Audi S3 review

Car Reviews and Advisory

Audi’s new S3 premium compact baits the hook to go hot hatch hunting  

Audi S3.

 Spare a thought for poor old Audi Australia. While some brands have only recently experienced the pain of delayed new vehicle deliveries due to supply chain issue, Audi has been holding out for the latest version of its popular A3/S3 small luxury car since 2020, when the model first appeared in Europe.

It’s been so long in fact that its last remaining A3/S3 stocks were exhausted in August 2021, and that batch of cars was in turn ordered from the factory as far back as 2020, before most of us had ever heard of a sinister ailment called COVID-19.

There’s been a sea of hand sanitiser pass under the bridge since then but suffice to say that even from behind their COVID-safe masks, the Audi personnel at the car’s recent Tasmanian launch couldn’t hide their delight at finally being able to unleash the new model on Aussie roads.

Audi has had plenty of other new models to keep busy, of course, but the A3/S3 is significant because it’s the automotive equivalent of a gateway drug.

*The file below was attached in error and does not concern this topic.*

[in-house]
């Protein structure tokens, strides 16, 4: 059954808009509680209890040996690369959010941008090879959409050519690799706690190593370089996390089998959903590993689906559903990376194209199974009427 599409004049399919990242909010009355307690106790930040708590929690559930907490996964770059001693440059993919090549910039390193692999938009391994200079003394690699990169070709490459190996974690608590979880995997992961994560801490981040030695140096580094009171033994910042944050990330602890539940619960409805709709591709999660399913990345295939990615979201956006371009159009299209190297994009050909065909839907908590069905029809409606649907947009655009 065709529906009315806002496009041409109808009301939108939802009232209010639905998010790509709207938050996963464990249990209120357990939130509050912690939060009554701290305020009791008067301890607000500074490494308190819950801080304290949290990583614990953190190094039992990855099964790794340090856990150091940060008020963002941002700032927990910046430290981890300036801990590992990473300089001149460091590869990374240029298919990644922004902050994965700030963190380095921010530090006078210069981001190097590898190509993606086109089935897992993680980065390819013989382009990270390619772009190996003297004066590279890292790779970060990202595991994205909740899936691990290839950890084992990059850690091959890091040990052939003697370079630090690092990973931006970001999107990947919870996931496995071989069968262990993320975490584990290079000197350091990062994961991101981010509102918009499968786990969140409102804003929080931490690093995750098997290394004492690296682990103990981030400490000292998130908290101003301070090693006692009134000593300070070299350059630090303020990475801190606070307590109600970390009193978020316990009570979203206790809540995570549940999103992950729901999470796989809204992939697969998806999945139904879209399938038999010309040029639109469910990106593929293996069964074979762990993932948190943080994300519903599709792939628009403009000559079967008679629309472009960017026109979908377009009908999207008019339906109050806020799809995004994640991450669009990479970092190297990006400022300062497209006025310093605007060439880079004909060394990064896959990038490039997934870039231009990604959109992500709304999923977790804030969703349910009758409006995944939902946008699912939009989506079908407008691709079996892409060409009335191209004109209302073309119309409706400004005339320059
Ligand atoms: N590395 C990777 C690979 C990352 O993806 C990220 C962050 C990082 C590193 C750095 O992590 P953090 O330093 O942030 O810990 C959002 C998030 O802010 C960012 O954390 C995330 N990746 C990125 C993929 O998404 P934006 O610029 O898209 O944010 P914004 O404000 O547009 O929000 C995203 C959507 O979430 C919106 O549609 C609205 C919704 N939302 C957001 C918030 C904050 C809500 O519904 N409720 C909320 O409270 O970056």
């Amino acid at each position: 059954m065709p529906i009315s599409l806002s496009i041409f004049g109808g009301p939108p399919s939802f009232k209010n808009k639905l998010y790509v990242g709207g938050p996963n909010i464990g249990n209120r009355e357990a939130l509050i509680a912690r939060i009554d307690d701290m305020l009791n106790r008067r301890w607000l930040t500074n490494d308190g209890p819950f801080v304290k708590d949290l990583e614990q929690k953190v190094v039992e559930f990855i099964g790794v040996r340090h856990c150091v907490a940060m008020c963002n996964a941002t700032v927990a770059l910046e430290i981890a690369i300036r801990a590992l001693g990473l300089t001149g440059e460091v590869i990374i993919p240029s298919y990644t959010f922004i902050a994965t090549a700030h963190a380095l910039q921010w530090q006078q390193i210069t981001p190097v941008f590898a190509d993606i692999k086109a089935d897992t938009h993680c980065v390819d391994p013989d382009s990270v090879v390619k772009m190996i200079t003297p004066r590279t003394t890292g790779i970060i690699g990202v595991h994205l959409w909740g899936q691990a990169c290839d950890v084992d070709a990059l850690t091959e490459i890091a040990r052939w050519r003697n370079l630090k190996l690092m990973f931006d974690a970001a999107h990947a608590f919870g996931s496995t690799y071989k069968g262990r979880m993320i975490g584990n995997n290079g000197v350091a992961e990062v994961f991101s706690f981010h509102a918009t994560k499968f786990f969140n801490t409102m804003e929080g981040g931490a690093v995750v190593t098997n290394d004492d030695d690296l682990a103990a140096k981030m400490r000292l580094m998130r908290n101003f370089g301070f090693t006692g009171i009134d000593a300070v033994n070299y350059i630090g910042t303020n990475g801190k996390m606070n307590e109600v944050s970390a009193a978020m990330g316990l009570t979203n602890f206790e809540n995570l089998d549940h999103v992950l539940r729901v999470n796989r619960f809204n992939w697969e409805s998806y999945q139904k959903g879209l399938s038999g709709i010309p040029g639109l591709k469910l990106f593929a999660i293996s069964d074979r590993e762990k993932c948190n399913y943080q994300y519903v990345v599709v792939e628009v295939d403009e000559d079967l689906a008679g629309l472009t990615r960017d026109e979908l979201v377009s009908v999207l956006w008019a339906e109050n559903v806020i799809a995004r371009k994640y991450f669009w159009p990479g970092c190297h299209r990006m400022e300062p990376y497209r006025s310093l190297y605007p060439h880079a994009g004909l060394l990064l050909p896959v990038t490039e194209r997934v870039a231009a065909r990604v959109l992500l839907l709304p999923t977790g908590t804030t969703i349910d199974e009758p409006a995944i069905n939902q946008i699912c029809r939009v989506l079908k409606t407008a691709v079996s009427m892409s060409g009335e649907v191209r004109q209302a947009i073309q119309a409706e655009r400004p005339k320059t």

Buyers who start out in the smaller and more affordable A3/S3 often move up the range to larger and more expensive models.

It’s also Audi Australia’s biggest selling non-SUV model, with a sizeable car park of more than 56,000 models sold here across all model generations.   

This is the fourth generation of the Audi A3 and its sporty stablemate the S3.

It’s described by the brand as an all-new model but is based on the same VW Group MQB platform as its predecessor, albeit with extensive reengineering in key areas.

While the A3 35 TFSI and 40 TFSI quattro models are also new and where the real sales volume is, Audi chose to showcase the talents of the sporty S3 at the car’s recent launch.

The S3 accounts for around 25% of sales and is a better specified and more high-performance version of the A3, so packs a more potent engine and a range of other luxury and performance additions to justify its steeper price tag.  

Like the cooking model the S3 comes in Sedan and Sportback body styles and we spent an entertaining day putting both through their paces on roads around Hobart, including a spirited climb up the snaking tarmac on the slopes of Mt Wellington, which confirmed this is indeed a pukka performance model.  

The sedan and sportback are dimensionally almost identical, with the former boasting a bit more load-carrying capability by virtue of its higher roof height.